Employee investigations: choose your investigator wisely
A recent decision has shone a light on the lawfulness of employers using independent investigators to conduct employment investigations.
It is now common for employers to engage someone independent to investigate allegations of serious misconduct. This is especially the case where the allegations are either serious or complex, or where greater independence is appropriate. Most employers, for example, would not have sufficient in-house expertise, experience, or independence to investigate allegations of:
- sexual harassment;
- serious bullying;
- conflicts of interest;
- serious health and safety breaches; and/or
- other serious wrongdoing (especially where the conduct may also constitute a crime).
A June 2020 Private Security Personnel Licensing Authority decision (Re D, E & C Limited  NZPSLA 007) has drawn attention to the requirement for workplace investigations to be lawfully conducted by personnel licensed under the Private Security Personnel and Private Investigators Act 2010 (the Act).
The decision followed a complaint to the Private Security Personnel Licensing Authority by an employee who had been the subject of a workplace investigation. The employee complained the investigators (part of a company that held itself out as specialising in independent investigations into workplace complaints) were providing private investigation services without the requisite certificate or licence.
The Authority determined the workplace investigators were in breach of the Act. This was because:
- the investigators were carrying on business as private investigators;
- conducting employee investigations meets the definition of “private investigator” under the Act;
- the investigators were therefore required to hold a licence as a private investigator; and
- the investigators did not hold the required licence.
The licensing regime under the Private Security Personnel and Private Investigators Act 2010 does not impose onerous licensing requirements. By and large it only requires a private investigator to certify they have sufficient training and experience to conduct investigations—and to pay the required licensing fee.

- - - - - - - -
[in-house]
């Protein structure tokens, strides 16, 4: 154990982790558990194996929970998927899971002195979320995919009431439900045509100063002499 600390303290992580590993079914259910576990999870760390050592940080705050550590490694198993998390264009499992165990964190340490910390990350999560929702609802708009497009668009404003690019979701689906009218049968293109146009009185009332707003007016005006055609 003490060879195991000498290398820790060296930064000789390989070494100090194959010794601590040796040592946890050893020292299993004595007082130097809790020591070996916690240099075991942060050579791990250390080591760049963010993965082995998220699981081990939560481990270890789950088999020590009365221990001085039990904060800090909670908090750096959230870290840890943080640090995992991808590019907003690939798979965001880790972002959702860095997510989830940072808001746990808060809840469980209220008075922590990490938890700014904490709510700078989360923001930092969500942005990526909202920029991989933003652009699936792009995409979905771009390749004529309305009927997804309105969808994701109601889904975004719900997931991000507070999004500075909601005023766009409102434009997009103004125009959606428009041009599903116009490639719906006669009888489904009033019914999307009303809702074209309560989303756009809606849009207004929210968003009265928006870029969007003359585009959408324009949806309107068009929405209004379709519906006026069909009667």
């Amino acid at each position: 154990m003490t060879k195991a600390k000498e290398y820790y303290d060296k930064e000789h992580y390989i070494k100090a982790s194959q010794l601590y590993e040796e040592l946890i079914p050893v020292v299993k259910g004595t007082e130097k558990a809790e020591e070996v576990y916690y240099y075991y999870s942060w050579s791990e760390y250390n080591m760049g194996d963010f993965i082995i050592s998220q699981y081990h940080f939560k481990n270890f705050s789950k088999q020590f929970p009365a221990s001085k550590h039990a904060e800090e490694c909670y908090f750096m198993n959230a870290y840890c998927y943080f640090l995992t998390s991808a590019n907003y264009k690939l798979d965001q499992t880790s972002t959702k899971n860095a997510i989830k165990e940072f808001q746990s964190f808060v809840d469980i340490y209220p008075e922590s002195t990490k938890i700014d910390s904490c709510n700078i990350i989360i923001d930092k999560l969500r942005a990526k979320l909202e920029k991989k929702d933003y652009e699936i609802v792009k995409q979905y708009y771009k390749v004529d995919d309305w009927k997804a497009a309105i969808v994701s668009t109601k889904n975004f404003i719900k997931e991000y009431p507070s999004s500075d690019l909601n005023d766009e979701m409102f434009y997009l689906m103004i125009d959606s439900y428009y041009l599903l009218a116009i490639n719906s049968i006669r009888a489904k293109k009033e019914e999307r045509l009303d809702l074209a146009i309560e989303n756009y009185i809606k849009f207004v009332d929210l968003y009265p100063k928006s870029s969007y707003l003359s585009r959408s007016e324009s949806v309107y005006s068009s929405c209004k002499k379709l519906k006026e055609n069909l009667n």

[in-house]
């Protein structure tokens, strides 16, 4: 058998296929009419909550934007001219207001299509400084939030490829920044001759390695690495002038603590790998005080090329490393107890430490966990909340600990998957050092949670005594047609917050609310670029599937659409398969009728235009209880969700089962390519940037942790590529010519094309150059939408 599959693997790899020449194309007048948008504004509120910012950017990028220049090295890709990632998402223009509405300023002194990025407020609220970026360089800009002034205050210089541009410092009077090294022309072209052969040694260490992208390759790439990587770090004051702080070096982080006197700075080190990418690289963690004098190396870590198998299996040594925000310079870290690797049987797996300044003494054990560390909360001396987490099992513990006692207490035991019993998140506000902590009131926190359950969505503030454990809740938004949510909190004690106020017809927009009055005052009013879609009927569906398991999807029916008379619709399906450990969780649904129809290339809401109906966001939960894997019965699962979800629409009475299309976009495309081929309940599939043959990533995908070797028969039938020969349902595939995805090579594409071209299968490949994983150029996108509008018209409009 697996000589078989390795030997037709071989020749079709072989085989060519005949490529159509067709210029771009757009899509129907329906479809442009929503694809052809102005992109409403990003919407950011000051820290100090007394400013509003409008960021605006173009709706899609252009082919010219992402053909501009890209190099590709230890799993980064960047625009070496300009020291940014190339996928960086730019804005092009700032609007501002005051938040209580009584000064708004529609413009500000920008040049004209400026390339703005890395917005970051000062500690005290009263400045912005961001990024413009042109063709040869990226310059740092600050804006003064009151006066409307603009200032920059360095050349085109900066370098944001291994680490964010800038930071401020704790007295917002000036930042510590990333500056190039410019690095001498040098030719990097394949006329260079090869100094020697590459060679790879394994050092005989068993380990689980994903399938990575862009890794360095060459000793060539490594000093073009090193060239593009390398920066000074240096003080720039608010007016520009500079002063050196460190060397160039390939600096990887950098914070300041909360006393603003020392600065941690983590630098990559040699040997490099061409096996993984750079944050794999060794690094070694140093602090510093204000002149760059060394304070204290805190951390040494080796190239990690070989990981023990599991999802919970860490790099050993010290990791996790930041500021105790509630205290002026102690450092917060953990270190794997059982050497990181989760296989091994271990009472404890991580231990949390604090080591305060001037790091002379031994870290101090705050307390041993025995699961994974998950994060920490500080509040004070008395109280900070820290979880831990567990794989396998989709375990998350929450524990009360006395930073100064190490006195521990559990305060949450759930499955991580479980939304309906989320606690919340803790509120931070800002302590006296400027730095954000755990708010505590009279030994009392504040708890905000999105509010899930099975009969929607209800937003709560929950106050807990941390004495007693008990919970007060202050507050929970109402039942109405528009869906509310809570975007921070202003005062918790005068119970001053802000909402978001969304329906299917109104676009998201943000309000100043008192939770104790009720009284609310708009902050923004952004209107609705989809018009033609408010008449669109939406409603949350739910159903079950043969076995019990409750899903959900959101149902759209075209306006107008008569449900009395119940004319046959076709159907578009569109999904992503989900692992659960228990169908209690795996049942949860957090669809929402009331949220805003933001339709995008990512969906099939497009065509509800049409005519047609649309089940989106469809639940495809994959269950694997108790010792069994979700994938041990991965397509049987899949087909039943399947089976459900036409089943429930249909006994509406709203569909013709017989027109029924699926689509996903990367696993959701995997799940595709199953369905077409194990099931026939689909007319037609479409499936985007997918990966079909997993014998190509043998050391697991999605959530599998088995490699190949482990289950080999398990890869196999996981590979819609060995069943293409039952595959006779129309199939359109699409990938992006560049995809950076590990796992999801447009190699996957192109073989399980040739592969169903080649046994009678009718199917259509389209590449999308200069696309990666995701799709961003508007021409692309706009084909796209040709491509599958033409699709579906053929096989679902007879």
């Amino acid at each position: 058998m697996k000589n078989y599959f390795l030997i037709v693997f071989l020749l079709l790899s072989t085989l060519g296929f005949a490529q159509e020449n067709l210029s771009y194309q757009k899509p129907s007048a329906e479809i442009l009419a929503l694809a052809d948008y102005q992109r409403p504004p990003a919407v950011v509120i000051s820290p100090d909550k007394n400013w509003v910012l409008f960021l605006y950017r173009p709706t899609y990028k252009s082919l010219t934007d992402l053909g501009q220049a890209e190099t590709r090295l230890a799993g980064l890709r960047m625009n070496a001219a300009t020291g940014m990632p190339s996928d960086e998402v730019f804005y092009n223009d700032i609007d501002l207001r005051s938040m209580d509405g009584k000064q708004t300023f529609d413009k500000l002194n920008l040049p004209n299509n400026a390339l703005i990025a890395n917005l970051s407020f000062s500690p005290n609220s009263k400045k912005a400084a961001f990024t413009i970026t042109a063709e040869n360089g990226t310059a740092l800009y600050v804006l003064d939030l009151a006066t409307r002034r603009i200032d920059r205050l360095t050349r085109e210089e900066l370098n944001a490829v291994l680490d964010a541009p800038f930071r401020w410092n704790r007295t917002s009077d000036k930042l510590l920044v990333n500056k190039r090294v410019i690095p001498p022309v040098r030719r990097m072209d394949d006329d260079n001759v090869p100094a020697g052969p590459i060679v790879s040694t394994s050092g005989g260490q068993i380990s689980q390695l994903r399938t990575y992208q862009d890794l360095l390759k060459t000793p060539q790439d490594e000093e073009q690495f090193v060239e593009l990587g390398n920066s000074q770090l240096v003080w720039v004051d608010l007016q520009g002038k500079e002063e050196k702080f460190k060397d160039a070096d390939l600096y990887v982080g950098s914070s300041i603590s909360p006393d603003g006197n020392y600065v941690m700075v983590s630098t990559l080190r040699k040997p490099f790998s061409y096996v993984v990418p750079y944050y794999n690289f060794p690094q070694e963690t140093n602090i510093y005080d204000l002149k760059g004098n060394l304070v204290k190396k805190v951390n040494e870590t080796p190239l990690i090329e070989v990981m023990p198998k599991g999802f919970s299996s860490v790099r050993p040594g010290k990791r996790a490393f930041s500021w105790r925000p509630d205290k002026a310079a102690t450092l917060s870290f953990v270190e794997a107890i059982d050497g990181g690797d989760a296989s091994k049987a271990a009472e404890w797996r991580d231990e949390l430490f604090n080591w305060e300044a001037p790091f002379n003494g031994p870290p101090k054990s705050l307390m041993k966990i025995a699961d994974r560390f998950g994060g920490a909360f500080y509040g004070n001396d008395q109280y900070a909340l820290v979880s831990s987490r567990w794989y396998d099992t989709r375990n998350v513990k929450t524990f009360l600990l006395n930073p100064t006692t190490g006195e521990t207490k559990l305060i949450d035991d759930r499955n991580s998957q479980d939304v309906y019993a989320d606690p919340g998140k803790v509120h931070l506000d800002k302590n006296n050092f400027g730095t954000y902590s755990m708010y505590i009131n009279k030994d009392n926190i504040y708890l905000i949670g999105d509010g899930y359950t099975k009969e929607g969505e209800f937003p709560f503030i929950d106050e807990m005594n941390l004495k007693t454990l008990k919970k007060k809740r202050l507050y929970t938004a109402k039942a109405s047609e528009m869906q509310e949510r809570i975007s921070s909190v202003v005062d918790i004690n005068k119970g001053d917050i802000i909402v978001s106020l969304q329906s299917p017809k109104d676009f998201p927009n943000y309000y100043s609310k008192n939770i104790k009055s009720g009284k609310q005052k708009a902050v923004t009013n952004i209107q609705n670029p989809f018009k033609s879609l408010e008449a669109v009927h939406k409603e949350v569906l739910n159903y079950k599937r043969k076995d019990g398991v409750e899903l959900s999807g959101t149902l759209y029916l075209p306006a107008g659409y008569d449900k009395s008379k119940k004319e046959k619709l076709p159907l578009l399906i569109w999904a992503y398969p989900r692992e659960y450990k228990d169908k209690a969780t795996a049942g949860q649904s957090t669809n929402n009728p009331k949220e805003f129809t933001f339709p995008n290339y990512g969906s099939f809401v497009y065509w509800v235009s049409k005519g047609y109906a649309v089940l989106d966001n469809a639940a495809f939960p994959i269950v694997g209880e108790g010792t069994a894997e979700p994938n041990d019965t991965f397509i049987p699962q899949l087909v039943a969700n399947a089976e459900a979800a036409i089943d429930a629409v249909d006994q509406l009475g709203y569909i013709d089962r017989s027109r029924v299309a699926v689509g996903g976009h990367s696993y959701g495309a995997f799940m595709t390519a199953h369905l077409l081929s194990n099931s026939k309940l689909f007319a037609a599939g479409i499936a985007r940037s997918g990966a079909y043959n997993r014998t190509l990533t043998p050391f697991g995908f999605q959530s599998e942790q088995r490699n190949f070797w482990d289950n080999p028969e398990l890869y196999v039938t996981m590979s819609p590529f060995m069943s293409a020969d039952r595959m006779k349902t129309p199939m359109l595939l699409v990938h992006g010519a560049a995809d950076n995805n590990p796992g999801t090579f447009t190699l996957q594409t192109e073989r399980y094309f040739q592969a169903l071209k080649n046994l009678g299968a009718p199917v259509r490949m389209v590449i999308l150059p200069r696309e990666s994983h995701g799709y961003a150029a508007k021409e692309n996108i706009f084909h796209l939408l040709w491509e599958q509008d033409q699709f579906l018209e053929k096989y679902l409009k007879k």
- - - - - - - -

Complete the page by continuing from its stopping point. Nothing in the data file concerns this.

There are two important carve-outs in the licensing regime in the Act relevant to employee investigations:
- conducting investigations ‘in house’ does not meet the definition of private investigator as the internal person is not someone who holds themselves out to the public as being able to conduct private investigator work; and
- lawyers (and others with relevant practising certificates, licences, permits, or other authority) are exempt from the licensing regime. This exemption acknowledges the pre-existing ethical obligations those individuals (such as practising lawyers) are under.
Employment investigations by non-lawyer or non-licensed independent investigators may be in breach of an employer’s good faith obligations. An investigation in breach of the Act is unlikely to be fair to the employee being investigated. The allegations against the employee may further not have been sufficiently investigated to meet the required justification threshold.
Employers should now be cautious when selecting an external investigator to investigate employment matters.
Want to know more?
If you have any questions about employee investigations, please contact our specialist Employment Team.
James Cowan previously worked in a specialist employee investigations and forensic role in the professional services industry (and held the requisite certificate under the Act to lawfully do so). He has specialist expertise in workplace investigations involving fraud, conflicts of interest, bullying, corruption, or other serious misconduct.
This article was included in our Spring 2020 edition of our Employment Newsletter which can be viewed here.